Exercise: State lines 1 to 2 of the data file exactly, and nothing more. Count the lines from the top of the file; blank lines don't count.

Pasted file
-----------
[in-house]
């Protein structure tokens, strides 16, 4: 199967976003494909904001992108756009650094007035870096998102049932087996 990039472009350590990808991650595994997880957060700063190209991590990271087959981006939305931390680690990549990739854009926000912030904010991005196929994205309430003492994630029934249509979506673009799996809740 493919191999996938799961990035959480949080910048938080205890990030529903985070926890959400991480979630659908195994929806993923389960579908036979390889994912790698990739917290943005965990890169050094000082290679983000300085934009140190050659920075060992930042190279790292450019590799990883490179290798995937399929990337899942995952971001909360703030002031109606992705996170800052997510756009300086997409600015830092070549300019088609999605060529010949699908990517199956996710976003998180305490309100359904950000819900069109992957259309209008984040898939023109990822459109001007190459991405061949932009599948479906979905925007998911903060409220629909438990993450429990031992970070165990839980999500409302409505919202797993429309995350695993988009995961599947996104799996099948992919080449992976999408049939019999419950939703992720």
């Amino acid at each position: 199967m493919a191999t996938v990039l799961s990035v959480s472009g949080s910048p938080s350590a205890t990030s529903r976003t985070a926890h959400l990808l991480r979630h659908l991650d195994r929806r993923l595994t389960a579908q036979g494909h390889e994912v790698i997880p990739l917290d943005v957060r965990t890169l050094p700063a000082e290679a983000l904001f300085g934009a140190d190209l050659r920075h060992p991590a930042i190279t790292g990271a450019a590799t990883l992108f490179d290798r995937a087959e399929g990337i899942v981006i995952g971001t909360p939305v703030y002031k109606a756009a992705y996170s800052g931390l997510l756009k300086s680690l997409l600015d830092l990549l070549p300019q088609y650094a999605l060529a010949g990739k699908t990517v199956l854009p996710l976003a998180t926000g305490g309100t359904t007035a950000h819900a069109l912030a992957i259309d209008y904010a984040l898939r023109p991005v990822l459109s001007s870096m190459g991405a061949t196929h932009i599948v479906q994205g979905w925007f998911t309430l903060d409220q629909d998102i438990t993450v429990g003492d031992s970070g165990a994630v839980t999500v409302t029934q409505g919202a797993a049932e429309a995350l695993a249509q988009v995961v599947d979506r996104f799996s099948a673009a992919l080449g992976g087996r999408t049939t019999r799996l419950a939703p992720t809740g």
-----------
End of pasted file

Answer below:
[in-house]
């Protein structure tokens, strides 16, 4: 199967976003494909904001992108756009650094007035870096998102049932087996 990039472009350590990808991650595994997880957060700063190209991590990271087959981006939305931390680690990549990739854009926000912030904010991005196929994205309430003492994630029934249509979506673009799996809740 493919191999996938799961990035959480949080910048938080205890990030529903985070926890959400991480979630659908195994929806993923389960579908036979390889994912790698990739917290943005965990890169050094000082290679983000300085934009140190050659920075060992930042190279790292450019590799990883490179290798995937399929990337899942995952971001909360703030002031109606992705996170800052997510756009300086997409600015830092070549300019088609999605060529010949699908990517199956996710976003998180305490309100359904950000819900069109992957259309209008984040898939023109990822459109001007190459991405061949932009599948479906979905925007998911903060409220629909438990993450429990031992970070165990839980999500409302409505919202797993429309995350695993988009995961599947996104799996099948992919080449992976999408049939019999419950939703992720």